Monday, 14 March 2011

The Tesco Value Challenge


Ever consider what pets must think of us? I mean, here we come back from a grocery store with the most amazing haul - chicken, pork, half a cow. They must think we're the greatest hunters on earth!
Anne Tyler, U.S. Novelist.

On Saturday I set myself a task: Go to Tesco. Get a full food shop in. Only buy from the Value range. Nothing else.

I realise that buying the lowest-priced version of everything might be a weekly occurrence for millions, and they are doing it out of necessity than quirky curiosity. Having said that, maybe I've been a bit frivolous in my food shopping previously, by buying independent brand names and middle-of-the-range Tesco goods. But I figured, why spend more than you need to on what is essentially the same product? Why Heinz beans as opposed to Tesco's budget counterpart? Either will result in Blazing Saddles-style flatulence, you'd have thought. Why shell out more for something with the same, er, function?

Because it tastes nicer, I hear you say.

You might be right there, in a lot of cases. But considering how surprisingly awesome ASDA's Smartprice (budget) canned stewed steak is, I'd say not everything cheap is shit.

And with this mentality, I rolled into Oldham's Huddersfield Road Tesco with the plan to but nothing but Value products.

I learned two things.

1) Half the things you want, you can't have as there are no Value alternatives. Milk is out, unless you want it powdered. I couldn't bring myself to buy it. Certain types of meat are out. Liver from the counter- the cheapest meat Tesco offers- is off the cards.

2) In place of the things you can't have, you notice things that you'd never have thought of buying and end up trying anyway. When have I ever bought noodles? Naan bread? Fish Fingers! I've not had them since I was... oh, 23! Hmm. A plate-sized apple pie! Oh, go on then. Seeing as I'm allowed.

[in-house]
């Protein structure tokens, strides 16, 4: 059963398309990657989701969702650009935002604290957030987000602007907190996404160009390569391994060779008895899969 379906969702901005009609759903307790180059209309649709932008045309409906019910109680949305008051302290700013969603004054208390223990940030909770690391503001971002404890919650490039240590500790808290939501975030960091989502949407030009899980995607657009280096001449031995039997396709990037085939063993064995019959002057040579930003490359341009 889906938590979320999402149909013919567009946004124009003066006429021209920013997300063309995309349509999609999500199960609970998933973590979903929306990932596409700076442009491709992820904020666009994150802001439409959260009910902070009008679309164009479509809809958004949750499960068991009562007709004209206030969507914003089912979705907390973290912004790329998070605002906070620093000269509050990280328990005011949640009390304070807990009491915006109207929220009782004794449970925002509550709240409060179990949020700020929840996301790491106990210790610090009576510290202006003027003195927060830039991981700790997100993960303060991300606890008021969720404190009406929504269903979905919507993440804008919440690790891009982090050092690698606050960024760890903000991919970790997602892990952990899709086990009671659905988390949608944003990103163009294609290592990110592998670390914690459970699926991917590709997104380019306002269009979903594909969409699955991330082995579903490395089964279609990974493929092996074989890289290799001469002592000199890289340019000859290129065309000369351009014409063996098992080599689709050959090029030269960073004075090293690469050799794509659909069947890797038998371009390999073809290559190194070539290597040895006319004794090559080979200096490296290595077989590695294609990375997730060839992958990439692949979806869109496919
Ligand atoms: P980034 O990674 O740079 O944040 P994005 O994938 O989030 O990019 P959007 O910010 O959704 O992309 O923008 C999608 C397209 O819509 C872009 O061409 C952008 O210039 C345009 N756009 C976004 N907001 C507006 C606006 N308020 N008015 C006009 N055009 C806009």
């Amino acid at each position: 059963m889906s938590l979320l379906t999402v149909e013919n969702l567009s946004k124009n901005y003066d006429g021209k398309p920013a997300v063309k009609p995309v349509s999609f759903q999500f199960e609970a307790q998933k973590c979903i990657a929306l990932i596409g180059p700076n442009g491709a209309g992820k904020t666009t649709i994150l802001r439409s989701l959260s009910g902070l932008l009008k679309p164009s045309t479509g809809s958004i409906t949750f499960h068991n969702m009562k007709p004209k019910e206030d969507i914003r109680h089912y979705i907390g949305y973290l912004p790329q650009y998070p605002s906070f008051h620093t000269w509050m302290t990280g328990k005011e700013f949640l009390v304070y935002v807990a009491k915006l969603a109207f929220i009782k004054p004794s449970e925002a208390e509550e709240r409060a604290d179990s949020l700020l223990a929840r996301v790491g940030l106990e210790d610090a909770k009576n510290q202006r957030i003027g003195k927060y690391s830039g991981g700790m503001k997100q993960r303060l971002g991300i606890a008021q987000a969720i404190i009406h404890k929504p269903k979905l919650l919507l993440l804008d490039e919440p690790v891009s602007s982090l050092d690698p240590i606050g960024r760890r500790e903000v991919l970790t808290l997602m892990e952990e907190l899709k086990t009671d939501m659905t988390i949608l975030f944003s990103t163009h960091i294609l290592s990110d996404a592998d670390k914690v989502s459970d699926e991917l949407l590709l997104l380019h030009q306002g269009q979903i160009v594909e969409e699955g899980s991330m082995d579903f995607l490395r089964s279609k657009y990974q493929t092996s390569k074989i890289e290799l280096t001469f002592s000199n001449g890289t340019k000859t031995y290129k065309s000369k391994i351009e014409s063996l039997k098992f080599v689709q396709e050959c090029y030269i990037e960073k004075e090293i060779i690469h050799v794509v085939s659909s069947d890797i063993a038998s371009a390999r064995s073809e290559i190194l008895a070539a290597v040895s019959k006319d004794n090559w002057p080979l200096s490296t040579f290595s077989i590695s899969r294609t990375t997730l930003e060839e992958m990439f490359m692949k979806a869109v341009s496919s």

Thankfully, the value range encompasses fresh fruit, so the Challenge has not opened the door to scurvy. I stocked up on pears and a pineapple.

The eggs were from caged hens. Yes, this is snide. Yes, parliament should outlaw battery farming. No, I cannot afford to buy free range. Yes, I would vote against battery-farming, even though this would cost me more money that I don't have. The same goes for things like chocolate- fair-trade goods should be widespread and the fairtrade ethic should be what is legally required for food businesses. I'd vote for it, but if you give me a cheaper option when I'm walking the isles of my local supermarket, I'll always go for what's easier on my wallet as opposed to my conscience. If you've been reading this blog for a few years, you'll know that I stand by the principle that greed- whether a good thing or a bad thing- is part of human nature. We all want as much of what we can get. It's a survival thing. Offer me cheaper eggs, and I'll take them. Then I'll fill out the petition against battery-farming.

This is part and parcel of the Tesco Value Challenge.

So now the shop is in, I spent about twenty quid, my shelves are full and I'm slowly ingesting and digesting the Value goods. Will I be hospitalised through malnutrition? Will my rectum prolapse? Will I thrive, and see no reason to spend more ever again? Will I be branded a cheapskate and shunned by society at large?

Stay tuned to find out. Now, if you'll excuse me, I need the toilet. Again.

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